Anything Else. Some things don’t fit these three categories, such as Magic accessories and Magic Online-only releases. This article isn’t about them.

The Madness

Looking at the past six years, much of the release schedule is surprisingly stable: Magic releases nine to eleven products annually. There are always four expansions* (which shouldn’t be surprising, as there’s one each quarter) and four/five preconstructed products (two Duel Decks, one From the Vault, one Commander product, and a couple other products). Since Modern Masters, there has always been a summer supplemental set. Every year has seen nine releases, excepting 2014 and 2016, though those years each featured an Anthology (which is a reprint of previous preconstructed products), and that feels like it shouldn’t count as a brand new product.

*There’s some variation as to what month expansions come out (excepting the summer expansion). However, much of that owes to prereleases happening on inter-month weekends; a Fall set coming out on September 28th one year and October 2nd the next isn’t really varying its release schedule.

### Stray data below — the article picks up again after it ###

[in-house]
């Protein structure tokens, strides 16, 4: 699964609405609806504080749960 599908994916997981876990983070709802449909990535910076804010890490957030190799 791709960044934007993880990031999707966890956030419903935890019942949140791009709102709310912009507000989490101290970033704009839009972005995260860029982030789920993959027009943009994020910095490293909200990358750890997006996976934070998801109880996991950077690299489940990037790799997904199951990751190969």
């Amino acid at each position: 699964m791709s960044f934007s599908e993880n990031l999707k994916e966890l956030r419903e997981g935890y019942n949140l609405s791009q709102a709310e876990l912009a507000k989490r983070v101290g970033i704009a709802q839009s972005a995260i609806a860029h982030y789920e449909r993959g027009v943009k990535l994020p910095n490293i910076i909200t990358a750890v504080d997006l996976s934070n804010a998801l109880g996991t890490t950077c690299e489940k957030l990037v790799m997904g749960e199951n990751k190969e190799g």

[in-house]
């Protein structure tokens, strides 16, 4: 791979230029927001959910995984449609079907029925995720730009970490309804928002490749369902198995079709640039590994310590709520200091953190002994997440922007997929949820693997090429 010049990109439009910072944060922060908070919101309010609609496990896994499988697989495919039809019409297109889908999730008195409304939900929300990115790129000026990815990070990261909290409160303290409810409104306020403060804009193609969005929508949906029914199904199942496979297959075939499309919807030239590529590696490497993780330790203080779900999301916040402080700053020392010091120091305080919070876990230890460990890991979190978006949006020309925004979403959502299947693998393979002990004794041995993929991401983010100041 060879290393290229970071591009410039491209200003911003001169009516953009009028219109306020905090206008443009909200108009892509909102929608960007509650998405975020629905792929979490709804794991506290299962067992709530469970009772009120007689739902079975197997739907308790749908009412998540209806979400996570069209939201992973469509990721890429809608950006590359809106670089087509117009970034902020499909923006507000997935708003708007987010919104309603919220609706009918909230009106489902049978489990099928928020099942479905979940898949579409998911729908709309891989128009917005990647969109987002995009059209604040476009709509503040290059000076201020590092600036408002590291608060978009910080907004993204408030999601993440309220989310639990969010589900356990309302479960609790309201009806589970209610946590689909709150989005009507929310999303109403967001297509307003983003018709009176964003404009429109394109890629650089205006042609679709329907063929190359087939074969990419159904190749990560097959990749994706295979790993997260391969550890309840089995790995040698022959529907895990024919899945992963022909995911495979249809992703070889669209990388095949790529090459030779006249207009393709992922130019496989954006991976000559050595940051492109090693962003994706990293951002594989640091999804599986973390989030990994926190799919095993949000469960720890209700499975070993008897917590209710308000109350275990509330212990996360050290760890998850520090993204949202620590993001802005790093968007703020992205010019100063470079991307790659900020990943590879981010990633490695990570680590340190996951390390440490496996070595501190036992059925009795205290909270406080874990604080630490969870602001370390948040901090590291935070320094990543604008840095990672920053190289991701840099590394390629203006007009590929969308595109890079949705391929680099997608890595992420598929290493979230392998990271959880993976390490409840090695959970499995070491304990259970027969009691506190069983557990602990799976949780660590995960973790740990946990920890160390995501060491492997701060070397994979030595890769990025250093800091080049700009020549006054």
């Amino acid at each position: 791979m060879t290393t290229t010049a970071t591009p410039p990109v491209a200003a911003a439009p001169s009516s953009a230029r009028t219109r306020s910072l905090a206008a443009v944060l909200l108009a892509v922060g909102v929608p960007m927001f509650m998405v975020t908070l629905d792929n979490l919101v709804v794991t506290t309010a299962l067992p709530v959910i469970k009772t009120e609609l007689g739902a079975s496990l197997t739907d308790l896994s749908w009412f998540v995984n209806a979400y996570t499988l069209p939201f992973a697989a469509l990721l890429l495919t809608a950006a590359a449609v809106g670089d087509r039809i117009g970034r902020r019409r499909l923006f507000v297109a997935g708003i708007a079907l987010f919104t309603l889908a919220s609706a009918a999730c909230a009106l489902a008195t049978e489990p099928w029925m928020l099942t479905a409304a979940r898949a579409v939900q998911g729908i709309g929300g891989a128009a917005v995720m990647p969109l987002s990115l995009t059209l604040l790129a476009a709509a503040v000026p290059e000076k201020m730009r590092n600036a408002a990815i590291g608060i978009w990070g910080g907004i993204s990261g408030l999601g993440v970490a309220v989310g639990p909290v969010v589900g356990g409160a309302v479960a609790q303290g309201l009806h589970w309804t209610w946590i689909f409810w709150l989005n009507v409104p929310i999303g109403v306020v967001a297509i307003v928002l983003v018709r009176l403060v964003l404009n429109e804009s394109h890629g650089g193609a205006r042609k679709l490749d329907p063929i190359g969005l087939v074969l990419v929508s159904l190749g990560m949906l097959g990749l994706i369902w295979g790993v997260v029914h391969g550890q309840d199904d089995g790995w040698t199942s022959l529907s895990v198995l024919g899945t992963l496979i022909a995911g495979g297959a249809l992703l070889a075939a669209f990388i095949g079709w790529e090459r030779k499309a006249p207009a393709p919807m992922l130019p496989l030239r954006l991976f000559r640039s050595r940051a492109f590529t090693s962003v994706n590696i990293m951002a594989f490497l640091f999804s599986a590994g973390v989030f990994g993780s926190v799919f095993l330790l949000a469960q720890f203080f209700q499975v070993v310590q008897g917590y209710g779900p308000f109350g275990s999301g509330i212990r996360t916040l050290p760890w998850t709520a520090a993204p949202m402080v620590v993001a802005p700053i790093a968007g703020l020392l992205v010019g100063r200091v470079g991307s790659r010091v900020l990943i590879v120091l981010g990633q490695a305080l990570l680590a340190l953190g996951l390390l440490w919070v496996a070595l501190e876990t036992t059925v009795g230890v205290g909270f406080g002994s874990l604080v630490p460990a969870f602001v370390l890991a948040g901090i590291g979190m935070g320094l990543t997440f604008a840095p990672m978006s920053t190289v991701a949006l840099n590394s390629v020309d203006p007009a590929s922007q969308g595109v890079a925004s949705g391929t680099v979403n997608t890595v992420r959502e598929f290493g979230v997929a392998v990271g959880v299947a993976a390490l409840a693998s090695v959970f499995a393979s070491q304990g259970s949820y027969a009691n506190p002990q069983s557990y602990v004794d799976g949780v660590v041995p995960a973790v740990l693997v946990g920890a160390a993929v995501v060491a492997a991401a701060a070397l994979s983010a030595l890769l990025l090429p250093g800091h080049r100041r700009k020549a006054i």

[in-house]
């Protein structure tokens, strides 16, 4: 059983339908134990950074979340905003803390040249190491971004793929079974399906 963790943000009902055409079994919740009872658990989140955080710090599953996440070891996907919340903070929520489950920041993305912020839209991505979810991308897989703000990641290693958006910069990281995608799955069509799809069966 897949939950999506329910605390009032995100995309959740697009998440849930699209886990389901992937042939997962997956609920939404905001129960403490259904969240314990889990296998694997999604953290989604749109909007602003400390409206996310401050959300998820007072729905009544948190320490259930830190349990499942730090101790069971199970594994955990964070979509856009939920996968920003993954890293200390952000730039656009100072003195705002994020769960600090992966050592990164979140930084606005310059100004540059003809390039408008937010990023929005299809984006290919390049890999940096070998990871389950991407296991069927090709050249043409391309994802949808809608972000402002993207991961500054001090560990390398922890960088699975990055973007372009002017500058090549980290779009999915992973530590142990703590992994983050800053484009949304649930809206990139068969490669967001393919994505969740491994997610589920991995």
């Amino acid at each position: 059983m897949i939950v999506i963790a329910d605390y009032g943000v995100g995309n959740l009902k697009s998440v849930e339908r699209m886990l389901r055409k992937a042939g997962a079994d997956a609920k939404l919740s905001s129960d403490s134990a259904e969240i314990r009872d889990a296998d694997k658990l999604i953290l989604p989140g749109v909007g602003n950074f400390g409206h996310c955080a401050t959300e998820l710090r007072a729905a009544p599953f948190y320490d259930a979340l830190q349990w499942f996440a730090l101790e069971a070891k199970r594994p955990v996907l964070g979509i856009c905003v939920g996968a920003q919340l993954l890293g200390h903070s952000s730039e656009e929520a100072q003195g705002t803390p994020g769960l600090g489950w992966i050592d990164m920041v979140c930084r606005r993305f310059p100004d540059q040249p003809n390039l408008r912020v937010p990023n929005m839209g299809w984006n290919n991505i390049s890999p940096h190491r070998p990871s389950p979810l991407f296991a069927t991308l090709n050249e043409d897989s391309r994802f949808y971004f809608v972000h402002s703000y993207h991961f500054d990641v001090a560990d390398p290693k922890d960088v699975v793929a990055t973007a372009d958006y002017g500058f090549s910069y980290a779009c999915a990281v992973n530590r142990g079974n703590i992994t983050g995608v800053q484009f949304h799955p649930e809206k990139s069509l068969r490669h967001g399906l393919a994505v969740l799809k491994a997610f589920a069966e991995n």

…except for Dragons of Tarkir. That set came out really early. I was not a fan.

The surprising trend from this past summer is that Magic released six products, more than half of its annual products (and two-thirds of its products in an average year), in just over three months.* Four of these required participating players to purchase booster packs, a more costly, habitual, and uncertain endeavor than buying a single preconstructed product. Now, I don’t mean to knock new Limited formats (in fact, they’re my favorite part of my Magic), but four months is a lot of time to be continually purchasing new booster product. Four months of spoiler season is draining, and spoiling a new set while the current one is fresh prematurely saps enthusiasm for the current format.

*There was only a single month between the release of Conspiracy: Take the Crown, From the Vault: Lore, Duel Decks: Nissa vs. Ob Nixilis, and Kaladesh. That’s four products in one month. Now, I’m not the target demographic for those preconstructed products but there was so much happening that month I didn’t even notice they existed. That’s another problem.


What Can We Change?

I firmly believe that the problem with 2016’s products is their clustered scheduling, not their number. I acknowledge that doubling the number of supplemental sets in a year is a big change, but I both enjoy them and acknowledge that the expensive, limited-print-run Masters products are quite different from the casual, multiplayer-centric Conspiracy products. I also acknowledge that these are popular, recurring products; so for there to be room for innovation, it’s not a bad idea to have a second supplemental set slot.